My flintlock (aka rock lock) is a .32 caliber, built by Pedersoli of Italy.  

http://www.davide-pedersoli.com/scheda-prodotto.asp/l_en/idpr_97/rifles-pennsylvania-pennsylvania-percussion-model.html


why you should know how to use a flintlock rifle 1016938_551481774910807_1603015006_n

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Post by Rohn on Thu Jul 25, 2013 7:47 pm

Thanks for this informative post 12acres. I also have a flintlock rifle. Mine is not as fine of a rifle as the one you pictured here, but I consider it a very dependable rifle. I own a Thompson Center Hawken rifle with a Green Mountain barrel in .50 cal. It is a joy to shoot. I have only had it for a few years but I enjoy it a lot.
I have often thought about a .36 cal. for small game hunting but don't think that purchase will happen any time soon. But then again you never can tell.
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Post by 12acrehome on Thu Jul 25, 2013 11:34 pm

I believe the lowest picture is a museum piece, it is not from my collection. It does show some fine craftsmanship doesn't it.

_________________
Proverbs 28:19  He who works his land will have abundant food...

Genesis 1:29  Then God said,"I give you every seed bearing plant on the face of the whole earth, and every tree that has fruit with seed in it..."

http://christiancountryramblings.com/
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Post by Rohn on Fri Jul 26, 2013 12:12 am

When you think of how the gunsmiths back in those days made their guns it is amazing the skills they had to have possessed.
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Post by 12acrehome on Fri Jul 26, 2013 1:17 am

Yes sir, not just wood carving, but working with fire, hammers, and files to fit intricate parts. Then the decorative carving and engraving...the modern guns may perform better, but they are just not what the old guns were.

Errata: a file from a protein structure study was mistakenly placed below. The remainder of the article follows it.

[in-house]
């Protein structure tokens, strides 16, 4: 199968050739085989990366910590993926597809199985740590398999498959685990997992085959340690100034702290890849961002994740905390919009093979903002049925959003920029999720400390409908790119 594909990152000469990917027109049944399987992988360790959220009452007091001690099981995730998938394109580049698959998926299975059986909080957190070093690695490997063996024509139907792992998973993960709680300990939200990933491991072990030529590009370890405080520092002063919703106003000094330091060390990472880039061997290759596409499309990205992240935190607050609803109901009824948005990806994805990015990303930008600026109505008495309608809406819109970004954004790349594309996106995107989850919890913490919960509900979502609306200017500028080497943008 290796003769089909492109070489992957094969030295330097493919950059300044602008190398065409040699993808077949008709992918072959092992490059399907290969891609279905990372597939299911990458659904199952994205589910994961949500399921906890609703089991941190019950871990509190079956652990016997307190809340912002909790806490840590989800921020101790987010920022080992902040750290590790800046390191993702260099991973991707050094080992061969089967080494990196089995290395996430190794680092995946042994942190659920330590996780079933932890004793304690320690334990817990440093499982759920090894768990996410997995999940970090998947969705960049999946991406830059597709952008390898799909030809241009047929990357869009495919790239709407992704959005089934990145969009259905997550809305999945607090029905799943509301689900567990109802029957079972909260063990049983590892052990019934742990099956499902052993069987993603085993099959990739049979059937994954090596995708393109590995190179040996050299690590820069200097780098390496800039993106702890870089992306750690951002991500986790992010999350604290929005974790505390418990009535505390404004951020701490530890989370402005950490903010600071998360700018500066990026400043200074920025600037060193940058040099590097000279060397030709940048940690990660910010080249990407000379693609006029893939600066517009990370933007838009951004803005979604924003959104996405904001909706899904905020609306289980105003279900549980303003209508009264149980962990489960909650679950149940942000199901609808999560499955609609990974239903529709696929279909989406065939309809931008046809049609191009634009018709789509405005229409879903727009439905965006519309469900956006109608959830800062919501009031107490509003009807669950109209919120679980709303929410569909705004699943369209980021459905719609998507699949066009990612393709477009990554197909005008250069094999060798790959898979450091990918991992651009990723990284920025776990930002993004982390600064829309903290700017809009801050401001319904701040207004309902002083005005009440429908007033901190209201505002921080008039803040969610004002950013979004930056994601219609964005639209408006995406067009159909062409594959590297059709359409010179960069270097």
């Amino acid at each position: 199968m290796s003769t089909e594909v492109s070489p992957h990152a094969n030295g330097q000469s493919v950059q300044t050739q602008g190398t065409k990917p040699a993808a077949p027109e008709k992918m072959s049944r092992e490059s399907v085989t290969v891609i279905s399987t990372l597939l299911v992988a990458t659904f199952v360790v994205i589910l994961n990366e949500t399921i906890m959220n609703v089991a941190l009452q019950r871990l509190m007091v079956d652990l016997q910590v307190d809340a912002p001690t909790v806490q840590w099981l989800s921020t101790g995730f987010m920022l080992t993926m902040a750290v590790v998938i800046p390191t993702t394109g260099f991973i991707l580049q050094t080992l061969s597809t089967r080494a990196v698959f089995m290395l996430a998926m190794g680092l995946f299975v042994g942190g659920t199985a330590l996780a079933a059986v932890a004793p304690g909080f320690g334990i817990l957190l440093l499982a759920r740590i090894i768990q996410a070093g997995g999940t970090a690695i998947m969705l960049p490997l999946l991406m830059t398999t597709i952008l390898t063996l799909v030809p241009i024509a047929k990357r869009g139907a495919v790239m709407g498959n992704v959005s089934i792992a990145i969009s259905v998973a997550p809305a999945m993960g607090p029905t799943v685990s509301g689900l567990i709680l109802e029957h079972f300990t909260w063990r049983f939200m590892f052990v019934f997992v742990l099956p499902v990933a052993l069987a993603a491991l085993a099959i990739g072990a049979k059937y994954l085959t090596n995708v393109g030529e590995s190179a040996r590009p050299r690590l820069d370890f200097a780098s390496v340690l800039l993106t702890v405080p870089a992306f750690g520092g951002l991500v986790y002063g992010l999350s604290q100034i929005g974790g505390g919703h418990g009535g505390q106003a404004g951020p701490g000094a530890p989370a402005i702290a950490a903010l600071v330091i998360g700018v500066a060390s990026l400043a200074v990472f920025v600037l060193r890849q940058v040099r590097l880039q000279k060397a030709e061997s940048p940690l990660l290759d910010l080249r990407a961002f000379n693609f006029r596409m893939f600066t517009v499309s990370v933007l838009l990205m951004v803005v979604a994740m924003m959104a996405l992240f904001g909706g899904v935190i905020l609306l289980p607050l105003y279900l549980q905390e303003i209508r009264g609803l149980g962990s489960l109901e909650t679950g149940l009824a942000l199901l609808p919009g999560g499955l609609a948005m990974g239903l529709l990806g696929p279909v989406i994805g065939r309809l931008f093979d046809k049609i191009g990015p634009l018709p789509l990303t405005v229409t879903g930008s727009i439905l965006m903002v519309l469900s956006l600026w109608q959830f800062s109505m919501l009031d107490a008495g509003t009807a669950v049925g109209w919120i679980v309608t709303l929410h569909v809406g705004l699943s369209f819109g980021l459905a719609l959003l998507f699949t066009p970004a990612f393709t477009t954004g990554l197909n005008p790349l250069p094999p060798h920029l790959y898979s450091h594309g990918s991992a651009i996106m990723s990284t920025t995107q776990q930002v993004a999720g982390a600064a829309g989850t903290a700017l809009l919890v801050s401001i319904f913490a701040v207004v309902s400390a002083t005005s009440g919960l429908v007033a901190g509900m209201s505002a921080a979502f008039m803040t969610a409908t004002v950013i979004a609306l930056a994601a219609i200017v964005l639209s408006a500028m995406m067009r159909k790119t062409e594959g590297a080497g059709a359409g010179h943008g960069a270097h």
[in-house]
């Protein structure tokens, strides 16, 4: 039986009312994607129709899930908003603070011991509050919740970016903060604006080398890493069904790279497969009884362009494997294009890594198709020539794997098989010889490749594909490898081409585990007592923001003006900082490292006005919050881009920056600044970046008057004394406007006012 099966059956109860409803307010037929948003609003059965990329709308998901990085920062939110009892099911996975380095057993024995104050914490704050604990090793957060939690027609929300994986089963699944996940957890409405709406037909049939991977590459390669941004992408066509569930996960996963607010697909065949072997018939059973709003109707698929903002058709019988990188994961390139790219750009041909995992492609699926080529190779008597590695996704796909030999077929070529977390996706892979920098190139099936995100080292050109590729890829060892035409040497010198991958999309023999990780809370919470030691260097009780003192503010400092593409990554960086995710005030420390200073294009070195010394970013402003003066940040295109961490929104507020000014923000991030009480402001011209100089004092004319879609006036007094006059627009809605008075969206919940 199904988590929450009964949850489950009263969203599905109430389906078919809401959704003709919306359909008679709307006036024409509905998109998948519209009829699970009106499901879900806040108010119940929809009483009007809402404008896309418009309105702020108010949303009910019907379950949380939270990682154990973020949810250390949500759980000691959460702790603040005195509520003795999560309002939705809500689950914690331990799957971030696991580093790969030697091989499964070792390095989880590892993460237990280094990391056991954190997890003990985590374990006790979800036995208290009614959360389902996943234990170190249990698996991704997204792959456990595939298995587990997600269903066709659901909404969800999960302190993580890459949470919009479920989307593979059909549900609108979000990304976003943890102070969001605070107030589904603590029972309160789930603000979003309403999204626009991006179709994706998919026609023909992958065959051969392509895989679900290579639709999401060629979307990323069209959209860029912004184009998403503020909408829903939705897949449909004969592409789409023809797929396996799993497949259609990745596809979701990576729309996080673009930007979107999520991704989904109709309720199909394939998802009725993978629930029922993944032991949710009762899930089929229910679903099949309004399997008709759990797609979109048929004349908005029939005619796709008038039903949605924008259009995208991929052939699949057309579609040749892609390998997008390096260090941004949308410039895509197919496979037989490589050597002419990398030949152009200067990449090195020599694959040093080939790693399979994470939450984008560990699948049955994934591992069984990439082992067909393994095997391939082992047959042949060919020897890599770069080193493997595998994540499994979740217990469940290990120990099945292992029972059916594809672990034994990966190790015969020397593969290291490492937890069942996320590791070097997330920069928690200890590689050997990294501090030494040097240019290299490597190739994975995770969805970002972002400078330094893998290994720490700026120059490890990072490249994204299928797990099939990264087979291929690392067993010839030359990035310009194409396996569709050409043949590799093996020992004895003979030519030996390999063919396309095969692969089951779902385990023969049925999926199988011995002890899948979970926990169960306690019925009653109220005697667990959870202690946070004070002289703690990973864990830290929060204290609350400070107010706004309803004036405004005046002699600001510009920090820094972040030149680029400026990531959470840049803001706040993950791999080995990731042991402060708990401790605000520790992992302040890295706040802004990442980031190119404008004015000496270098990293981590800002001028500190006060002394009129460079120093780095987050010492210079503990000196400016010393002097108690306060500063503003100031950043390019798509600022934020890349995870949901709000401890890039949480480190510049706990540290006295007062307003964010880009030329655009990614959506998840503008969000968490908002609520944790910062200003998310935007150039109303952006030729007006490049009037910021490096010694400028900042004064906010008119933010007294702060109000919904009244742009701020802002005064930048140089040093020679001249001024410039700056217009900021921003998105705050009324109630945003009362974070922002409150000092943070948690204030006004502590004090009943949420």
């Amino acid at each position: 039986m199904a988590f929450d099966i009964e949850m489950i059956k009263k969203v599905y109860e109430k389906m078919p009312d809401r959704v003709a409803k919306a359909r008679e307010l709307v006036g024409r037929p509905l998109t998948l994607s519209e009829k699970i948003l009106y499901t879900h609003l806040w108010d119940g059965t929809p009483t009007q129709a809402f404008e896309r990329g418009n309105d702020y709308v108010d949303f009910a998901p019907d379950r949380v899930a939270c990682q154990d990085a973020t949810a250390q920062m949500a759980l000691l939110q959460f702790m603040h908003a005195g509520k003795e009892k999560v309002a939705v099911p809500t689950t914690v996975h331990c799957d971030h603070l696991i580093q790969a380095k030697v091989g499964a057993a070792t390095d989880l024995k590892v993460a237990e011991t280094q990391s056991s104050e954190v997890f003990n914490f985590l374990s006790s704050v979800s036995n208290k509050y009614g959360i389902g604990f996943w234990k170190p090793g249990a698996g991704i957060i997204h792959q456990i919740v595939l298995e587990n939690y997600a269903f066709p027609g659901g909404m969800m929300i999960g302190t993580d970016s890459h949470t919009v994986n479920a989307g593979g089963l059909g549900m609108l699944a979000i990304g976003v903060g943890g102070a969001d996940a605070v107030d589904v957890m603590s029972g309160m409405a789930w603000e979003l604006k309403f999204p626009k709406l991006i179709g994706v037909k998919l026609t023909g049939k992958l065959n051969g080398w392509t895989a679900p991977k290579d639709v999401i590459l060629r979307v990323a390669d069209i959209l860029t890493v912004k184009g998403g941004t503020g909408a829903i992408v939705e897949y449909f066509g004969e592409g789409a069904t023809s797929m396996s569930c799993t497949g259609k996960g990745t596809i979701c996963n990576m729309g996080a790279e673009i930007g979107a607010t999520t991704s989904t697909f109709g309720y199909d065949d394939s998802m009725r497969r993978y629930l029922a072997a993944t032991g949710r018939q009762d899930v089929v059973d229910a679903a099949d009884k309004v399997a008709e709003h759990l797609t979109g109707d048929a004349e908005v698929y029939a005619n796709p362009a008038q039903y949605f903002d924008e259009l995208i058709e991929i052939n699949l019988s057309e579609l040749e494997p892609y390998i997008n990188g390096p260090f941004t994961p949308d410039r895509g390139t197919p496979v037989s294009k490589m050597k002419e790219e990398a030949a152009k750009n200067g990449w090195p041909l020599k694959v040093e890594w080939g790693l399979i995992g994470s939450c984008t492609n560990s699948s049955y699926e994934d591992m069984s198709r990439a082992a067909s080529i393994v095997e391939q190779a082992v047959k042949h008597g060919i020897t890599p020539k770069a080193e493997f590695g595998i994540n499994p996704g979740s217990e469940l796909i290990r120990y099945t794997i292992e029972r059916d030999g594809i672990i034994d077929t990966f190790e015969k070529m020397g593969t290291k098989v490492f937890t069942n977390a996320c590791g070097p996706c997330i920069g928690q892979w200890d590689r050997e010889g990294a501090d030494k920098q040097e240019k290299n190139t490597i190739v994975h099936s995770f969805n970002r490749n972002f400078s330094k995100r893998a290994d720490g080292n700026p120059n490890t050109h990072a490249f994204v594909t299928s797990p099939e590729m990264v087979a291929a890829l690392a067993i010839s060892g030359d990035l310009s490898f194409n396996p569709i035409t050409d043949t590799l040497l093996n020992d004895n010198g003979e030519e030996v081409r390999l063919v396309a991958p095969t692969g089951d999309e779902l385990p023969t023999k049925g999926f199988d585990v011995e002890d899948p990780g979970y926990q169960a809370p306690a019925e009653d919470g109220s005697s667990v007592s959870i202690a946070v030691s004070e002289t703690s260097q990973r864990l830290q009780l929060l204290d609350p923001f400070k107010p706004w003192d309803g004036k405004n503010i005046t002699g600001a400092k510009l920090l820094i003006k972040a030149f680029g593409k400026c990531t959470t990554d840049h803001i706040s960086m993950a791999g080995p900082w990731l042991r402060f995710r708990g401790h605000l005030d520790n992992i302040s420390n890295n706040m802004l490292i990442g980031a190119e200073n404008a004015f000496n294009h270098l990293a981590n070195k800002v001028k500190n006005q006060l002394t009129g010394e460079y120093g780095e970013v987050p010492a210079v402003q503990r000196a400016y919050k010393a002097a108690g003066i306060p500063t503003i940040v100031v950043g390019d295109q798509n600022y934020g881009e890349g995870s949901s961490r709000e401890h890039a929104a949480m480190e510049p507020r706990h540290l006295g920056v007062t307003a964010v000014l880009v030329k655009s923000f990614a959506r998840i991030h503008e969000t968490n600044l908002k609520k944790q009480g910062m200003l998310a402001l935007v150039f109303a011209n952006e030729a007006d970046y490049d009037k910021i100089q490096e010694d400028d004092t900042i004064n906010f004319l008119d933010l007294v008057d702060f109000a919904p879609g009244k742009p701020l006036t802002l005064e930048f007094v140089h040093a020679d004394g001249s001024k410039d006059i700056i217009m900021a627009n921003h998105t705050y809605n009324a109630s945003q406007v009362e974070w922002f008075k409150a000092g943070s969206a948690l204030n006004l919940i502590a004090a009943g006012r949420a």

_________________
Proverbs 28:19  He who works his land will have abundant food...

Genesis 1:29  Then God said,"I give you every seed bearing plant on the face of the whole earth, and every tree that has fruit with seed in it..."

http://christiancountryramblings.com/
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why you should know how to use a flintlock rifle Empty How to load a flintlock

Post by 12acrehome on Fri Jul 26, 2013 2:56 pm

These days the average shooter has the idea that the flintlock is undesirable because of a delay between the ignition of the powder in the pan, and the main powder charge in the barrel. This idea is correct, if the gun is improperly loaded, or improperly handled.  The correct loading technique will give the shooter a faster lock time than a percussion style gun will.  

To load a flintlock for the utmost dependability and accuracy you must carefully measure the main charge.  After pouring the main powder charge down the bore, seat the projectile fully on the powder charge, but do not pack the powder tightly.  Next, use a vent pick to clear the vent of any fouling, and ensure no kernels of powder are blocking the vent hole.  Charge the pan with fine grained powder (4F, aka FFFF, works well enough, but is often too energetic. Try 3F, aka FFF instead) but fill the pan no more than 1/2 full. Close the frizzen / pan cover and tilt the rifle so that the powder in the pan is as far away from the vent as possible.  The sparks created by the flint striking the frizzen will light the pan powder, when it burns (quite quickly) the fire needs to shoot through the vent hole and ignite the main powder charge.  If the pan is over filled, the flame will shoot straight up, delaying or even preventing ignition.  If the pan powder is banked up against the vent the flame will travel away from the vent, with the same results as an over filled pan.

Other tips for absolute dependability are:

1) NEVER NEVER NEVER EVER oil the frizzen, this hardened piece of steel must be absolutely clean and dry.  The flint strikes the face of the frizzen and shaves off hot curls of steel that ignite the pan powder.  Any oil or moisture will prevent a good spark and ruin any chance of ignition.